There are few things in life as pure as the joy you experience while sledding down a hill in numerous feet of snow. Gripping tight to whatever you can, the rush of having the wind in your face in the wintery wonderlands of the Pacific Northwest is one of the greatest experiences we can have during the snowy season.
For adults, sledding becomes a time machine, stripping away our stresses and responsibilities of adulthood, reverting us back to the kids at heart we all long to be. For children, this is the height of awesomeness, with each sledding run forging a new happy memory in the powdery whiteness we rarely see in the lowlands around the South Puget Sound.
Because the lower elevations of the regions see very little, if any, snow each winter, most of us have to get a bit creative to have the ultimate sledding experience. Without tall peaks in the Olympia area, we look to the mountains of the Olympics and Cascades. Towering above in the horizon, our iconic mountain ranges give us access to unfathomable depths of snow.
Whether you drive to Hurricane Ridge near Port Angeles or stay closer to home and head to Mount Rainier National Park’s Paradise region, amazing winter sledding adventures are just a short drive away.
Pack up your snow gear, load up the kids, and head to one of these three amazing winter sledding destinations soon, before the snow melts.
Located in Mount Rainier National Park, two hours from Olympia, the Paradise sledding area sees an average of over 50 feet of snow each winter. At 5,400 feet above sea level, this wintery wonderland rests in the shadow of America’s most iconic mountain. The snowplow area at Paradise is one of the best and is typically open from December to March, depending on how long the snow sticks around.
Keep in mind that on weekends after heavy snowfall, the snowplow park at Paradise can become quite busy. Don’t let this deter you, though. Rangers are staffed to help the flow of the sledding hills and keep everyone safe. Sledding at Paradise is where many of us have our earliest sledding memories, and many adults continue to return every year, rekindling the euphoria they felt on Mount Rainier as kids.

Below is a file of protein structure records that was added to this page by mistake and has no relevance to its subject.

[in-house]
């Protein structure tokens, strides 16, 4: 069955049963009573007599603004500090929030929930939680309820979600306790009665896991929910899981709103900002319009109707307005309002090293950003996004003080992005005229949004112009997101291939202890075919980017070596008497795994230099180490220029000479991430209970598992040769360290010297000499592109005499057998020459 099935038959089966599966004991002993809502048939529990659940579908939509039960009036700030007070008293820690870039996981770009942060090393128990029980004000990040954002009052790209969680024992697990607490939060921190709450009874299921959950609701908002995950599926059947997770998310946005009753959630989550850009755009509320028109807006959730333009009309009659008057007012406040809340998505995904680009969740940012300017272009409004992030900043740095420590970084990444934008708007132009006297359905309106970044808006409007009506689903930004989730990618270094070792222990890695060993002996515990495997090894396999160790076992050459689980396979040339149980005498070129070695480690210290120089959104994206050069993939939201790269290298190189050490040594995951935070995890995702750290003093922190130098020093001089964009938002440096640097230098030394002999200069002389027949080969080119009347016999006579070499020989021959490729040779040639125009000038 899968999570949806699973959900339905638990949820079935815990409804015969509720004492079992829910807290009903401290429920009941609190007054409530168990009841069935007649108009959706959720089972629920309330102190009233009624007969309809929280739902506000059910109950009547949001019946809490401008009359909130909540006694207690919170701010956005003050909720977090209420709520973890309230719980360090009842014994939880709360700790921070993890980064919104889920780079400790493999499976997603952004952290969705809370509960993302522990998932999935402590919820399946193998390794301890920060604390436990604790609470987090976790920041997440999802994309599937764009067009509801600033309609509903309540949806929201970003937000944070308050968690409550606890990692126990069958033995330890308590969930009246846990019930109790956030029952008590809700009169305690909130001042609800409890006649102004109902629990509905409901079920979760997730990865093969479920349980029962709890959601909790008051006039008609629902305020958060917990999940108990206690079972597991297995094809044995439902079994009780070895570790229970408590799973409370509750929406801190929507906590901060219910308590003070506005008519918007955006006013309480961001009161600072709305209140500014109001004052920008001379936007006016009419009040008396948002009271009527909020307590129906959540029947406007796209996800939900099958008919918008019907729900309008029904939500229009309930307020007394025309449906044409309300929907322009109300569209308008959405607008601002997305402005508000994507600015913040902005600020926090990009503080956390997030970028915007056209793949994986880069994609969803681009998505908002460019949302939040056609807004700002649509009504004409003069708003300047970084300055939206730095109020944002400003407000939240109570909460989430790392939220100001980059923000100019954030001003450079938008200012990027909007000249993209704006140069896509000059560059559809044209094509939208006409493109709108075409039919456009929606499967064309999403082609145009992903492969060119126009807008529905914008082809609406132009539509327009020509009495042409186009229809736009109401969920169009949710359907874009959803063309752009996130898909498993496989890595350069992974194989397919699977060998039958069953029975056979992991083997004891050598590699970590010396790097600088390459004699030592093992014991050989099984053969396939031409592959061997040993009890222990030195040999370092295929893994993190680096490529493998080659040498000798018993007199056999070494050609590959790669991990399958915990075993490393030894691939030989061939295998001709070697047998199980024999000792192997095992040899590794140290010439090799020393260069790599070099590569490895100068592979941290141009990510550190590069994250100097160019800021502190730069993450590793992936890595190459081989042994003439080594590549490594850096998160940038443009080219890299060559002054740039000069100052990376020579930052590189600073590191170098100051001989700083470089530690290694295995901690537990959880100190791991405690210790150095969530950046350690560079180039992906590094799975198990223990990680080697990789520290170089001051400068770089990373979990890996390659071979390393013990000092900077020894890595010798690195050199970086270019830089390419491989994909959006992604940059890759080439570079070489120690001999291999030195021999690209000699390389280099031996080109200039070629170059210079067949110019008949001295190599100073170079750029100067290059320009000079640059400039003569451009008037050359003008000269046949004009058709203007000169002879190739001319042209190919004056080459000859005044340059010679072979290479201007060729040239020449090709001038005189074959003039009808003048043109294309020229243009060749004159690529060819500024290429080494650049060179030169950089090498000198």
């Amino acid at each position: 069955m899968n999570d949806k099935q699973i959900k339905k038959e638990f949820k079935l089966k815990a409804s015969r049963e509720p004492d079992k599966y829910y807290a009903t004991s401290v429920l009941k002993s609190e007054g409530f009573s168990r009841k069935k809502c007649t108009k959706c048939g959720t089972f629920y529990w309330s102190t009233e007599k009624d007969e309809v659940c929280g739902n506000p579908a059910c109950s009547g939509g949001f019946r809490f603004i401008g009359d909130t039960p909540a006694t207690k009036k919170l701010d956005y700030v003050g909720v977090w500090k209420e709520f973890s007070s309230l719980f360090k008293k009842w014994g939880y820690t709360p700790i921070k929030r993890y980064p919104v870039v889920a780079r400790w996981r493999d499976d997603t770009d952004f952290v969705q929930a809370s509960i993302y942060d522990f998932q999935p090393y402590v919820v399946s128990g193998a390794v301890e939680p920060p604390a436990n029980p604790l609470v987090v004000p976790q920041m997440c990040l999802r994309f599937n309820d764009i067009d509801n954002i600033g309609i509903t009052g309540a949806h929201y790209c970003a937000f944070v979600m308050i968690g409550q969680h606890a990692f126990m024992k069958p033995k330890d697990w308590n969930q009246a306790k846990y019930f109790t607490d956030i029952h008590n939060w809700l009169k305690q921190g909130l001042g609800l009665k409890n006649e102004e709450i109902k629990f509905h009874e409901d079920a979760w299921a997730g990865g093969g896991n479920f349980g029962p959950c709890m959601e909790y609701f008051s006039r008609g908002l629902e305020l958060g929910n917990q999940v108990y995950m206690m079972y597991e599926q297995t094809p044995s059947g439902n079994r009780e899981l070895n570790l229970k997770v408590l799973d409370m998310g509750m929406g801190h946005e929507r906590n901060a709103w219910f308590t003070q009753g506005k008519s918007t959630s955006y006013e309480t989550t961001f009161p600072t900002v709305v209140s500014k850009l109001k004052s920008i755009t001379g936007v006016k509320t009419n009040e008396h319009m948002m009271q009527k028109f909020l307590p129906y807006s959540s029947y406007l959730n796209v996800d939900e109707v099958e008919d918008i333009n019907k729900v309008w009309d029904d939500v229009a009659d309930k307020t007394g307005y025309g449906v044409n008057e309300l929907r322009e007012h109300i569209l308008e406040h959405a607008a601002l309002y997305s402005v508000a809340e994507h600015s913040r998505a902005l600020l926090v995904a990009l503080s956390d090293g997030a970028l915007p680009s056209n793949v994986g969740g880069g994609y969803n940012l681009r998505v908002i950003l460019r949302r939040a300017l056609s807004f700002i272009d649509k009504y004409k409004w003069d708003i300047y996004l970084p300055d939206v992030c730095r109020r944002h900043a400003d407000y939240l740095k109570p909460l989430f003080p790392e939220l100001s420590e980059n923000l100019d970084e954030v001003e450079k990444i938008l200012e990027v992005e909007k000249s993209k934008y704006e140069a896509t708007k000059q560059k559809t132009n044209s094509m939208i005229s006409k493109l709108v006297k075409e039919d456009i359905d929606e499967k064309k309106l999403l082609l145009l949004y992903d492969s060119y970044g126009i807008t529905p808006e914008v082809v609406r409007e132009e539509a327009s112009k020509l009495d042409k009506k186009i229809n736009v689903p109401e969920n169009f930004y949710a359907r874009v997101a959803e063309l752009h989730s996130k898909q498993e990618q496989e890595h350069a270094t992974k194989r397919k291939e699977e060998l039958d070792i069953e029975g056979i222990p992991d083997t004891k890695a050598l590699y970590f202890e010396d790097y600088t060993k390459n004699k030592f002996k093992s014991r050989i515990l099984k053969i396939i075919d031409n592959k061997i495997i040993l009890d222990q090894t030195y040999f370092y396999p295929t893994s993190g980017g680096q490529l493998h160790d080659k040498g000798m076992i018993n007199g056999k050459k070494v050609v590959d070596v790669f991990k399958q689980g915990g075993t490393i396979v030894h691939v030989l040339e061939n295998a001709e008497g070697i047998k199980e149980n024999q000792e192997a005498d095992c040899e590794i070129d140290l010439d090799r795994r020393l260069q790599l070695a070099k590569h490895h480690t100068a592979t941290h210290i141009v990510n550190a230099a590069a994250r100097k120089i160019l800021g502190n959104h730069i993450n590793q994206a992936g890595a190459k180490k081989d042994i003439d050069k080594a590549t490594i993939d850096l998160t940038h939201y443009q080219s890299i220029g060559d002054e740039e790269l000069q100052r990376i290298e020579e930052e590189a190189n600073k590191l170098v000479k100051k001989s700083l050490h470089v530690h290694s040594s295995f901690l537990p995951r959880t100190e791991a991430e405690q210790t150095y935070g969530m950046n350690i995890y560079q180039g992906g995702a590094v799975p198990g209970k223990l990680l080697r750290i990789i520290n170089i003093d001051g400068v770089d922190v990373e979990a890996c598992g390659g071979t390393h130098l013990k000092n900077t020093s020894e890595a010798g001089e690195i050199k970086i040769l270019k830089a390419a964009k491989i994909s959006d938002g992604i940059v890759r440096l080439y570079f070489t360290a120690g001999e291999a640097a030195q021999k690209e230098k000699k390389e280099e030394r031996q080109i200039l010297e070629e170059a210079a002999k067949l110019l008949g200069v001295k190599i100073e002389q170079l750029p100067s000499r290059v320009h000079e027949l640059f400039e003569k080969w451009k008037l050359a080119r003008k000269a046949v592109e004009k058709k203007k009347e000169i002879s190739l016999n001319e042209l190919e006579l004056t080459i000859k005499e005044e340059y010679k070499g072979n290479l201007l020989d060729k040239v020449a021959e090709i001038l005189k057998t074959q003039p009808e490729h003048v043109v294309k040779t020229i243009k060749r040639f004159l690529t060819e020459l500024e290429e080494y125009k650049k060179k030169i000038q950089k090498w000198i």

Sledding is great fun, but keep in mind that there are a few rules you need to follow if you head into Mount Rainier National Park. You will have to pay entry to the park; and in the winter, chains are required in all cars and trucks. Sledding is allowed only in designated snow play areas around Paradise, due to dangers in other locations.
Sledders are also required to use only “soft” sliding devices: flexible sleds, inner tubes, and saucers. Do not bring a hard toboggan or your rustic runner sled. The sledding area is typically open daily, but inclement weather can restrict access to Paradise at any time. Before heading up, please check Mount Rainier’s Twitter feed for the latest road conditions and restrictions.
About 1.5 hours from Olympia, Snoqualmie Pass is another fantastic destination for those looking for an adrenaline-pumping time in the snow. The Summit Tubing Center has tubing on eight lanes on a hill that is 550 feet long and drops 40 feet in elevation. While no outside tubes or sleds are allowed at Snoqualmie, the tubes are provided with the cost to use the hill. Set up in two hour chunks, the cost to use the tubing area is $22 for adults, $20 for youths and $5 for kids under five. For those just hoping to watch and take pictures, viewing tickets must be purchased for $5.
Snoqualmie is great because it is along Interstate 90, making it accessible most winter days. While you do have to pay, you are guaranteed smaller crowds than at the other locations and awesomely-maintained snow and tubing runs. If you do head to Snoqualmie for tubing, make sure you arrive 45-60 minutes early to allow for parking and walk time to get to the area.
3. Hurricane Ridge
Possibly the best views of any sledding location in Washington State, Hurricane Ridge is worth the three-hour drive. Averaging 33 feet of snow a year, this is your Olympic Peninsula destination for powder. Located 5,000 feet above Port Angeles on the Northern Olympic Peninsula, the views from Hurricane Ridge are stunning, breathtaking and every bit as great as you can imagine. While Hurricane Ridge is only open Fridays, Saturdays and Sundays during the winter, the snow is amazing and the area is perfect for younger kids and families. Hurricane Ridge is also a ski and snowboard area and offers some of the best snowshoe and cross-country skiing routes in the state.
The sledding area at Hurricane Ridge is a bit small, but that should not be a deterrent to visit the nation’s 7th-most visited National Park in the winter. Young kids will have a blast on the short hills, while older kids and kids at heart will get exhausted from exploring the region’s many trails and viewpoints.
Before you leave, check the weather forecast and make sure that the road to Hurricane Ridge is open. Bad weather can force it closed at any time, so planning ahead is needed. Get all the winter information you need for Hurricane Ridge from the Hurricane Ridge Twitter feed. Keep in mind you will have to pay the standard National Park Service fee to enter.